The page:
With the White House on the line and Pennsylvania and its largest city in the spotlight, President Donald Trump escalated his legal fights over the state’s vote count Thursday, sending demonstrators from both sides of the political divide out onto city streets.
Amid a whirlwind of new lawsuits, the president’s campaign scored an early victory in court that briefly disrupted the tallying of ballots in Philadelphia and slowed it down even after the counting resumed.
But resume it did, and city elections officials continued their periodic updates to their published vote totals, with the number of outstanding mail ballots slowly but surely dropping from more than 120,000 Thursday morning to less than 50,000 by 10 p.m.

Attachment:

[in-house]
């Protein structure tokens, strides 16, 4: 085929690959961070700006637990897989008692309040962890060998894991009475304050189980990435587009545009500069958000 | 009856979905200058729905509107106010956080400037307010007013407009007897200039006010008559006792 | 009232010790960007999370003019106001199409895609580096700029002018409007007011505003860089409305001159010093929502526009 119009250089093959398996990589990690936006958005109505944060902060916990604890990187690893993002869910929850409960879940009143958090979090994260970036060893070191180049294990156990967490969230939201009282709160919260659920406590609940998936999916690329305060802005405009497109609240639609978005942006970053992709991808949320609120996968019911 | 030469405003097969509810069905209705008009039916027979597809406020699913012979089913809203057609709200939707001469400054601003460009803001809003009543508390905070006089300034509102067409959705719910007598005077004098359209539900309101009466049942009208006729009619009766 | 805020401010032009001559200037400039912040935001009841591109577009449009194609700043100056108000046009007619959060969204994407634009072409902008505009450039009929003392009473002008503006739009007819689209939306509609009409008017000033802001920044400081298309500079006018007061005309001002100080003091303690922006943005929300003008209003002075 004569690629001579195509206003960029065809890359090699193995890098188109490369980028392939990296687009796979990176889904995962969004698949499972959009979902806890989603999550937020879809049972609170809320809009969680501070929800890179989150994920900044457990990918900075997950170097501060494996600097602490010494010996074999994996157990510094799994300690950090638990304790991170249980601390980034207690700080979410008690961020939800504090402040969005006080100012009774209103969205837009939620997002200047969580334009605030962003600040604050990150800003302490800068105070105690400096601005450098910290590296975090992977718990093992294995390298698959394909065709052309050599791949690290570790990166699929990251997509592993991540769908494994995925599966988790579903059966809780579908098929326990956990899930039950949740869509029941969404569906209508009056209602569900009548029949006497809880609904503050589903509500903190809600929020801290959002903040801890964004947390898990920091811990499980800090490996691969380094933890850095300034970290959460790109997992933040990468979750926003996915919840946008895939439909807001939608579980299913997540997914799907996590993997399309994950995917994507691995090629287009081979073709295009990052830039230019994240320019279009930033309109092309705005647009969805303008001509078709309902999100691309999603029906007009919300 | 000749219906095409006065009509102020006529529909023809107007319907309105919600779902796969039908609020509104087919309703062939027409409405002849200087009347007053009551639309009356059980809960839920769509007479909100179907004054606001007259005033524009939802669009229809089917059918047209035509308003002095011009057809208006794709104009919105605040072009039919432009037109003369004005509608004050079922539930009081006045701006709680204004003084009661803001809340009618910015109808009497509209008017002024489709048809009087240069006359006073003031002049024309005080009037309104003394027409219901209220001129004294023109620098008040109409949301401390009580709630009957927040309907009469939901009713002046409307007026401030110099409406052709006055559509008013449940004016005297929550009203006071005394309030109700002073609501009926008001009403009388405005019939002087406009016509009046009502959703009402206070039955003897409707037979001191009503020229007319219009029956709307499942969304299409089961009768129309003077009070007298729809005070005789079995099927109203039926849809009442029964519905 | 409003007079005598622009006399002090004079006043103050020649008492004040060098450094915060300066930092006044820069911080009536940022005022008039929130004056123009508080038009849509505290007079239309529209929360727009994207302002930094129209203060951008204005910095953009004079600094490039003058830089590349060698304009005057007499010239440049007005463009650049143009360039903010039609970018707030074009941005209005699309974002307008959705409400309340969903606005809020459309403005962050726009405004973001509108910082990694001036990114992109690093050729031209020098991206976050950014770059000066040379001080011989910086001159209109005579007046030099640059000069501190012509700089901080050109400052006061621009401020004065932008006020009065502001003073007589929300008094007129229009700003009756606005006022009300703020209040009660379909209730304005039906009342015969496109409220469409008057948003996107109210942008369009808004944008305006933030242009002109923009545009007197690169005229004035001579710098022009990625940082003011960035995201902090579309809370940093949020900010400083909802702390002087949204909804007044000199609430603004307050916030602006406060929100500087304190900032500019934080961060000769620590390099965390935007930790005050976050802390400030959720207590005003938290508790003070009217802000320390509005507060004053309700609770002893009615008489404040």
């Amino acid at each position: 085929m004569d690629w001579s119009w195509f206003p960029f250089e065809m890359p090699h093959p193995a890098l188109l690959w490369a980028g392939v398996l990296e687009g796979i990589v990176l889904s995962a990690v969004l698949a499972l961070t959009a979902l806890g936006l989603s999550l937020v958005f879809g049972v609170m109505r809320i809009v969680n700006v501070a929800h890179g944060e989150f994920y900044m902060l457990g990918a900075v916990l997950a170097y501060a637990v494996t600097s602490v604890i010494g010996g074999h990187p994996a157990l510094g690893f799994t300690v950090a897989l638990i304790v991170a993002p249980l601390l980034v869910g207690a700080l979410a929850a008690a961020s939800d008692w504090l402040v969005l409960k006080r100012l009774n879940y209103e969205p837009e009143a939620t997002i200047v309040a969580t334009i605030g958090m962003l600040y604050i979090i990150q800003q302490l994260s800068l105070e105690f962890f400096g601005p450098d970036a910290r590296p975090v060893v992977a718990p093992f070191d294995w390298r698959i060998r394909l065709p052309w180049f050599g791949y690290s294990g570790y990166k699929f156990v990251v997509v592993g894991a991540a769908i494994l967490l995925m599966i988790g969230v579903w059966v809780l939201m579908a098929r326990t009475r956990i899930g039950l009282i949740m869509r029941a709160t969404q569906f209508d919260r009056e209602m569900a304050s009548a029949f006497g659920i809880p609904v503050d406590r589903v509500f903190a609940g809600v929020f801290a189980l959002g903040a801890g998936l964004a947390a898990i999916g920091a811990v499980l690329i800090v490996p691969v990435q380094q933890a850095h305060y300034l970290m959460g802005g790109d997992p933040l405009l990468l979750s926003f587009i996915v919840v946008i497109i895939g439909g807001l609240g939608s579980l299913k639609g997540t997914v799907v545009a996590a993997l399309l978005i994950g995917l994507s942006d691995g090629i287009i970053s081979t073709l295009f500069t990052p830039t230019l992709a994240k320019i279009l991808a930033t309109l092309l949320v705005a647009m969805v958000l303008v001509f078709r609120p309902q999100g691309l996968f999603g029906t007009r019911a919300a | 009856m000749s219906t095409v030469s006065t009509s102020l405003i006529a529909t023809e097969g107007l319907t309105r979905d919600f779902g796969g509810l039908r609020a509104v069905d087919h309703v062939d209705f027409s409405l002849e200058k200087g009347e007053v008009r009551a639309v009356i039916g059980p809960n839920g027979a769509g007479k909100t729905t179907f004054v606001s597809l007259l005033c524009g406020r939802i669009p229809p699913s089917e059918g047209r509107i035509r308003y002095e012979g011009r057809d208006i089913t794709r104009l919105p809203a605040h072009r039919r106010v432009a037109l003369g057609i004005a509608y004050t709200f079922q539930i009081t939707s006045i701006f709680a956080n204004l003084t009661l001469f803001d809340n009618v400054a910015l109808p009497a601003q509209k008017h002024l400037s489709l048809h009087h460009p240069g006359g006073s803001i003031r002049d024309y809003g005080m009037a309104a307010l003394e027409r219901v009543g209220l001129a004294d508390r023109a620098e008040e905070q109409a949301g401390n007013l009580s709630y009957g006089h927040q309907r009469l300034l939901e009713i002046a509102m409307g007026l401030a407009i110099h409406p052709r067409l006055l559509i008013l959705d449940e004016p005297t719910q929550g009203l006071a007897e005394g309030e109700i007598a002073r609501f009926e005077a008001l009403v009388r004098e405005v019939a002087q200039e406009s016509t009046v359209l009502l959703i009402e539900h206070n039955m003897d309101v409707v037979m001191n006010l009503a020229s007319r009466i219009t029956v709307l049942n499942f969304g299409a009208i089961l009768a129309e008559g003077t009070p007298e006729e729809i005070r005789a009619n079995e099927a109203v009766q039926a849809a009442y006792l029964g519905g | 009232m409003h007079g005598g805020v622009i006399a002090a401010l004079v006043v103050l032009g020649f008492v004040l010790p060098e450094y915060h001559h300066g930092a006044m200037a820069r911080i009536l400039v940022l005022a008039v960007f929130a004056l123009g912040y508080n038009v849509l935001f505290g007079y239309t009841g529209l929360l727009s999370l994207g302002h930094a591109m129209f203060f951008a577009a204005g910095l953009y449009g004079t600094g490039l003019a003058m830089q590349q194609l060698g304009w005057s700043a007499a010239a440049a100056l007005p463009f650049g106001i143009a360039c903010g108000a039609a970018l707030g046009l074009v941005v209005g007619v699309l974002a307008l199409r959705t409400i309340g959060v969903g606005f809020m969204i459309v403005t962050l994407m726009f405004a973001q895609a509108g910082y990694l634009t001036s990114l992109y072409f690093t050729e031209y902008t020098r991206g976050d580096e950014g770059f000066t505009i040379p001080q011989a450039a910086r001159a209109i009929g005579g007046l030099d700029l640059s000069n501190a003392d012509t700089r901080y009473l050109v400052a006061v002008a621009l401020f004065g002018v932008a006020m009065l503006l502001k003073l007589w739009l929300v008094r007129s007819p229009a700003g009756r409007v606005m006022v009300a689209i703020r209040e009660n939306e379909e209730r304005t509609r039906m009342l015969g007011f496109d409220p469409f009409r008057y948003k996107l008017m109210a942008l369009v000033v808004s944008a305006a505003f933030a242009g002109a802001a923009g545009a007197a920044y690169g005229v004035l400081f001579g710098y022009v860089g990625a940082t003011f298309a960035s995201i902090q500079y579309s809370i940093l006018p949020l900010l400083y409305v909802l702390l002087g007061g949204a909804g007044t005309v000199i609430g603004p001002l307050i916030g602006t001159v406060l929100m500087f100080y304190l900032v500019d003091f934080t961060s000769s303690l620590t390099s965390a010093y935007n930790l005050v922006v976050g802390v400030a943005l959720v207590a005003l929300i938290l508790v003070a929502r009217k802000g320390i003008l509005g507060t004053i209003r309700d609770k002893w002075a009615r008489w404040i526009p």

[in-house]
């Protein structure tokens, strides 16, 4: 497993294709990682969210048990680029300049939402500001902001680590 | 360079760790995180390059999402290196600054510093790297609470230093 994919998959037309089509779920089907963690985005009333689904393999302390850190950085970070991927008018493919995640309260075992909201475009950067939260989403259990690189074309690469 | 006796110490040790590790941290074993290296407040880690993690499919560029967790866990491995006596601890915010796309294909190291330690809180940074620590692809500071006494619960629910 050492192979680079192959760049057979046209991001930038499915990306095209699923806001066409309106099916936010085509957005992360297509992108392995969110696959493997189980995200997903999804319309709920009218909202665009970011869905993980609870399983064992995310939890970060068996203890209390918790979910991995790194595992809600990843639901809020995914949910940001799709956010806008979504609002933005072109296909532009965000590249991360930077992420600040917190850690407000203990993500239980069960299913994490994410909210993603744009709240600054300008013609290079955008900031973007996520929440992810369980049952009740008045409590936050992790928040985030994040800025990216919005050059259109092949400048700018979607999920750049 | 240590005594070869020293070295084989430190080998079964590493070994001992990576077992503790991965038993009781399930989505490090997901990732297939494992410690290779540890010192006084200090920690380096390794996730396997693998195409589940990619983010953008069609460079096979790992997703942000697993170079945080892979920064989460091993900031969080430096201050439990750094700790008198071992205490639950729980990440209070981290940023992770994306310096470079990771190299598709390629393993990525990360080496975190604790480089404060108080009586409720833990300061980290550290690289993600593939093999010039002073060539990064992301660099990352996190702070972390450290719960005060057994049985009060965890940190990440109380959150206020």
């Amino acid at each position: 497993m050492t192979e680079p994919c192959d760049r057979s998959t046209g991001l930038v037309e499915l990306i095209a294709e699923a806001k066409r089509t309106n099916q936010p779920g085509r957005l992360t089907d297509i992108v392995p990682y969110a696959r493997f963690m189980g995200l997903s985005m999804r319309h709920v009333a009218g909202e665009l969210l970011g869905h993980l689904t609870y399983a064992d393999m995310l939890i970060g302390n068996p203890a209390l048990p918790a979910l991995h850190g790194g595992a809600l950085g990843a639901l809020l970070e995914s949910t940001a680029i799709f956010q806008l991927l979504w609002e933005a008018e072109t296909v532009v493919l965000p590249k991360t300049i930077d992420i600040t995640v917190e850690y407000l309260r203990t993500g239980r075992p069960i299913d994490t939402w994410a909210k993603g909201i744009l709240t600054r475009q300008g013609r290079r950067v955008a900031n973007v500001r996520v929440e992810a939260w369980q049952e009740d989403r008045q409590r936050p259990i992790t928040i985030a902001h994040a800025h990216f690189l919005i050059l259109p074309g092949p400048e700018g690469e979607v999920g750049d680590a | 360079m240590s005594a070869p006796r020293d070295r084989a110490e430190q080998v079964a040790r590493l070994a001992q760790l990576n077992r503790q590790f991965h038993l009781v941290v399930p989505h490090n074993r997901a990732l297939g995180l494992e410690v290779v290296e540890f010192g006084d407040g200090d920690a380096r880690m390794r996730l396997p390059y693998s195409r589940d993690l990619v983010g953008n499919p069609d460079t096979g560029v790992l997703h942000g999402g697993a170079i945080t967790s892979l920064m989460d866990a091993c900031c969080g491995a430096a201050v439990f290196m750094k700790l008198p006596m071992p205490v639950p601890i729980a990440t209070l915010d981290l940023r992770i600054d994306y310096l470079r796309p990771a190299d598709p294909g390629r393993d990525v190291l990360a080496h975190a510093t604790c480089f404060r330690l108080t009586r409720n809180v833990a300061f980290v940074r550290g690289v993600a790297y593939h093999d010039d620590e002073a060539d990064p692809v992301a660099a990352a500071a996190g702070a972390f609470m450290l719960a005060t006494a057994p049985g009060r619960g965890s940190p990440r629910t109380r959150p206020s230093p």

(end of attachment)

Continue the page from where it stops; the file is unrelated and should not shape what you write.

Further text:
Despite the flurry of court activity, none of it appeared capable of delivering Trump a reelection victory. Biden appeared to be on the verge of winning the presidency, while Trump repeated his evidence-free claim that the vote was being stolen out from under him by pervasive fraud.
“We will not allow the corruption to steal such an important election,” Trump told the nation Thursday night.
The Biden camp dismissed the GOP’s legal maneuvering as empty posturing.
“I want to emphasize that for their purposes these lawsuits don’t have to have merit,” his campaign lawyer Bob Bauer said Thursday. “That’s not the purpose. … It is to create an opportunity for them to message falsely about what’s taking place in the electoral process.”
The pause in the city’s count — which lasted only about an hour or two Thursday morning — occurred as election officials scrambled to comply with a state appellate court order mandating that monitors from Trump’s campaign be granted closer access to the counting operation.